Procedure of Renewal

24. The renewal of a lease is a privilege and the same is required to be done within the time limited and in the stipulated manner as provided in the lease for the said purpose. In the celebrity case of Caltex (India) Ltd. v. Bhagwan Devi Marodia[21], the Supreme Court held as under:

“4. At common law stipulations as to time in a contract giving an option for renewal of a lease of land were considered to be of the essence of the contract even if they were not expressed to be so and were construed as conditions precedent. Equity followed the common law rule in respect of such contracts and did not regard the stipulation as to time as not of the essence of the bargain. As stated in Halsbury’s Laws of England, 3rd Edn., Vol. 3, Art. 281, p. 165 : “An option for the renewal of a lease, or for the purchase or re-purchase of property, must in all cases be exercised strictly within the time limited for the purpose, otherwise it will lapse.” This passage was quoted with approval by Danckwerts L. J. in Hare v. Nicoll[22]. A similar statement of law is to be found in Foa’s General Law of Landlord and Tenant, 8th Edn., Article 453, p. 310, and in Hill and Redman’s Law of Landlord and Tenant, 14th Edn., p. 54. The reason is that a renewal of a lease is a privilege and if the tenant wishes to claim the privilege he must do so strictly within the time limited for the purpose.

  1. With regard to equitable relief against the failure of the tenant to give notice of renewal within the stipulated time, the law is accurately stated in Halsbury’s Laws of England, 3rd Edn., Vol. 23, p. 626, Article 1329, footnote (u) thus :”Relief will not be given in equity against failure to give notice in time, save under special circumstances. The decided cases show that in such cases relief is not given in equity save upon the ground of unavoidable accident, fraud, surprise, ignorance not wilful or inequitable conduct on the part of the lessor precluding him from refusing to give the renewal. The limits of the equitable interference in such cases were clearly stated by the Master of the Rolls (Sir R. P. Arden) in Eaton v. Lyon[23] . He observed:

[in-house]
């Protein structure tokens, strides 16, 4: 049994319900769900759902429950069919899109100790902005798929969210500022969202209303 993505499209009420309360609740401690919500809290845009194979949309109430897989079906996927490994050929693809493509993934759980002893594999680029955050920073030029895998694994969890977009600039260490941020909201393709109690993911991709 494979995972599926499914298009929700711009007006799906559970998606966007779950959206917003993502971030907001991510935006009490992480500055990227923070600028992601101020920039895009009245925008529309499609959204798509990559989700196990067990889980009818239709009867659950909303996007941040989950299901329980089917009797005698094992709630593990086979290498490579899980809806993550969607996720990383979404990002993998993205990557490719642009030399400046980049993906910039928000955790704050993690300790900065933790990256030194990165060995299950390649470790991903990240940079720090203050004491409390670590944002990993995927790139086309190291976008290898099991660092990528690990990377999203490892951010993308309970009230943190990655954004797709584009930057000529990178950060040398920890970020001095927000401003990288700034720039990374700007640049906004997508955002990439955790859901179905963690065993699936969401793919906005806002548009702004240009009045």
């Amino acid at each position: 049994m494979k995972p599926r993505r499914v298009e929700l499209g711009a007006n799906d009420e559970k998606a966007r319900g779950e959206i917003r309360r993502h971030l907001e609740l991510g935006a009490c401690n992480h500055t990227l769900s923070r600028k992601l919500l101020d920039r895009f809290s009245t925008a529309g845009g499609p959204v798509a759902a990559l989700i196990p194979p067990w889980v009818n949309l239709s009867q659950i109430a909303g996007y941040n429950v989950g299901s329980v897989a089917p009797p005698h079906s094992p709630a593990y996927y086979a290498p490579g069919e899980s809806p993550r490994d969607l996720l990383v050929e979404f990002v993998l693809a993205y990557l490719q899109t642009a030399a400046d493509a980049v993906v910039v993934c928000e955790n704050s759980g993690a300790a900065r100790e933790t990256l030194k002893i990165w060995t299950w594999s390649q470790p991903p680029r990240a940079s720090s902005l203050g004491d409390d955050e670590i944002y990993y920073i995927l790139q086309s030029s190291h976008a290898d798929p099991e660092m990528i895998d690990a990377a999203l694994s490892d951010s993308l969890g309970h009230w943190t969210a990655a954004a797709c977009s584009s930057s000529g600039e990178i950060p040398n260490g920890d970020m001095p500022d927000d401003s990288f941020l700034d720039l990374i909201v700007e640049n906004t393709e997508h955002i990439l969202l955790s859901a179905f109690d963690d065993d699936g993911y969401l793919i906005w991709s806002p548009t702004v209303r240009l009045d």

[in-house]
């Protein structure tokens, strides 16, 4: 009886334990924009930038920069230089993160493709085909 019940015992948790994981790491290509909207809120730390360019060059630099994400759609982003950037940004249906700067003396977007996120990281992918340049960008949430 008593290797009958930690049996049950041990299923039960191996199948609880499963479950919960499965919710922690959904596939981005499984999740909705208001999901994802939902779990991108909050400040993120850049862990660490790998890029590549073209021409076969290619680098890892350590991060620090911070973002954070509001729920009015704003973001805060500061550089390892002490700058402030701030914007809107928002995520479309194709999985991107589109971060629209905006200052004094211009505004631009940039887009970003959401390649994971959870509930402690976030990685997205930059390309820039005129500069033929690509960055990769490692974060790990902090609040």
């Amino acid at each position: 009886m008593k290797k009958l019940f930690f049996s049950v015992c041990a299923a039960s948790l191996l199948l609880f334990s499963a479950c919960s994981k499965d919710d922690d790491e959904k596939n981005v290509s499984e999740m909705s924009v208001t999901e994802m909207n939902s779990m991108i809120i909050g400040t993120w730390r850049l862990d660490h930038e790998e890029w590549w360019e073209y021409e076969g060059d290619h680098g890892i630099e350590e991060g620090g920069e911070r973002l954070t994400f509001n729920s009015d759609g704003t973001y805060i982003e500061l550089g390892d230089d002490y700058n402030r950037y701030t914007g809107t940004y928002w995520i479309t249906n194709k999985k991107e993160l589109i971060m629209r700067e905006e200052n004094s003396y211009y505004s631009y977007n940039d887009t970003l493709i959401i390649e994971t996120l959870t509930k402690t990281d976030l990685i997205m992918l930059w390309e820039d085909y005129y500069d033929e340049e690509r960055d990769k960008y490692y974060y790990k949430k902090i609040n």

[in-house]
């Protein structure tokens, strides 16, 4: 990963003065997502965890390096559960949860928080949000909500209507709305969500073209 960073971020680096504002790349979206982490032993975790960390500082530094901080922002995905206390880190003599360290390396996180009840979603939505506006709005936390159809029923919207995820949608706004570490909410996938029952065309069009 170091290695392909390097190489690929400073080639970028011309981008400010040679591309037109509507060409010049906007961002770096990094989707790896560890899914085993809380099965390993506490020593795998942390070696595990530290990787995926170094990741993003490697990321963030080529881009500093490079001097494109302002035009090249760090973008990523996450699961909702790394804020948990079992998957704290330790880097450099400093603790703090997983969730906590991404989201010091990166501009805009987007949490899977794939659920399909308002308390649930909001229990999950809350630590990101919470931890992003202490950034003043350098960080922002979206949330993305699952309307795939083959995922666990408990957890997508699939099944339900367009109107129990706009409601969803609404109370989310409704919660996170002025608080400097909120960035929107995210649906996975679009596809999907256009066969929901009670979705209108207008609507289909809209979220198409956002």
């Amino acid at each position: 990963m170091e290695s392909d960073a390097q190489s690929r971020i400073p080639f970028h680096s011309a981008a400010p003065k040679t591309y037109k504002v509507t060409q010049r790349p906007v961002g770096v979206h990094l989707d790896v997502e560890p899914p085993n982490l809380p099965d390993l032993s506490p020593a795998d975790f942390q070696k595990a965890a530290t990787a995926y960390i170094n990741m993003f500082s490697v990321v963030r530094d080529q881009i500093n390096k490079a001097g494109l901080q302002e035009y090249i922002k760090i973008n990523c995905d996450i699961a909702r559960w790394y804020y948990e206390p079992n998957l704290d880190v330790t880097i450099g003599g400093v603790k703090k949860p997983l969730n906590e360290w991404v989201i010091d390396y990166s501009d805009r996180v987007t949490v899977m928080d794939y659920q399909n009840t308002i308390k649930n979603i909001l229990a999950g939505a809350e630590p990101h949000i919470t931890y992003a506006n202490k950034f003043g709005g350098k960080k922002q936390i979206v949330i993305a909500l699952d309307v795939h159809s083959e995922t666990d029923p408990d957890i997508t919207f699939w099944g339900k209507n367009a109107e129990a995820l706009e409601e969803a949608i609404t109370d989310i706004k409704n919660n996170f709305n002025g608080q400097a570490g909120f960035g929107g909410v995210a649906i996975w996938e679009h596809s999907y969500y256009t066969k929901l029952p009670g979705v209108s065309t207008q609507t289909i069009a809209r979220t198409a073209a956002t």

“At law a covenant must be strictly and literally performed; in equity it must be really and substantially performed according to the true intent and meaning of the parties so far as circumstances will admit; but if unavoidable accident, if by fraud, by surprise or ignorance not wilful, parties may have been prevented from executing it literally, a Court of Equity, will interfere; and upon compensation being made, the party having done everything in his power, and being prevented by means, I have alluded to, will give relief … I decide this case upon the principles on which, Lord Thurlow decided (Bayley v. The Corporation of Leominster 1792, 1 Ves. 476), and I hope now, it will be known, that it is expected, these covenants shall be literally performed where it can be done; and that equity will interpose, and go beyond the stipulations of the covenant at law, only where a literal performance has been prevented by the means, 1 have mentioned, and no injury is done to the lessor.”

6. We are of the opinion that the stipulation as to time in Clause 3(c) of the indenture of lease dated February 17, 1954 should be regarded as of the essence of the contract. The appellant not having exercised the option of renewal within the time limited by the clause is not entitled to a renewal.”

25. This principle was reiterated by the Delhi High Court in its judgments titled as Frankfinn Aviation Services Pvt. Ltd. v. B.C. Gupta[24]; Punchip Associates P. Ltd. S. Rajdev Singh[25]; Jagdish Gupta v. The State Trading Corporation of India Ltd.[26]; and MGR Holding (P) Ltd. v Loil Overseas Foods Ltd.[27].

26. It, therefore, follows that if the original registered lease deed contained an option clause for renewal, it has to be exercised strictly in accordance with the terms thereof, to be followed by execution and registration of a fresh lease deed in accordance with Section 107 of TPA, failing which the lessee cannot claim renewal of the lease or to continue in possession of the premises as a lawful lessee. The lessee continuing in possession without actual renewal only becomes a tenant holding over under a month to month tenancy, determinable by a notice in accordance with Section 106 of TPA.


*Advocate and a qualified Chartered Accountant. Author is currently a Senior Associate in Dispute Resolution Practice at L&L Partners Law Offices, New Delhi. Author’s views are personal.

[1] Transfer of Property Act, 1882

[2] Registration Act, 1908

[3] 1906 SCC OnLine Cal 83

[4] 1952 SCR 269

[5] 1906 SCC OnLine Cal 83

[6] 1933 SCC OnLine Pat 55

[7] 20 IC 715

[8] 17 CLJ 167

[9] 1906 SCC OnLine Cal 83

[10] 1916 SCC OnLine Cal 39

[11] 2015 SCC OnLine Del 14507 

[12] (2016) 9 SCC 268

[13] 2018 SCC OnLine Del 8942

[14] 2019 SCC OnLine SC 592

[15] (1999) 4 SCC 450

[16] 1989 Supp (1) SCC 487

[17] (2004) 1 SCC 1

[18] 2005 SCC OnLine Del 898

[19] (2007) 5 SCC 614 

[20] 2007 SCC OnLine Cal 501

[21] (1969) 2 SCR 238

[22] [1966] 2 QB 130 

[23] 3 Ves. Jun. 690:30 E.R. 122

[24] 2007 (9) AD (Delhi) 449

[25] 2011 SCC OnLine Del 131 

[26] 2012 SCC OnLine Del 3315 

[27] 2015 SCC OnLine Del 11953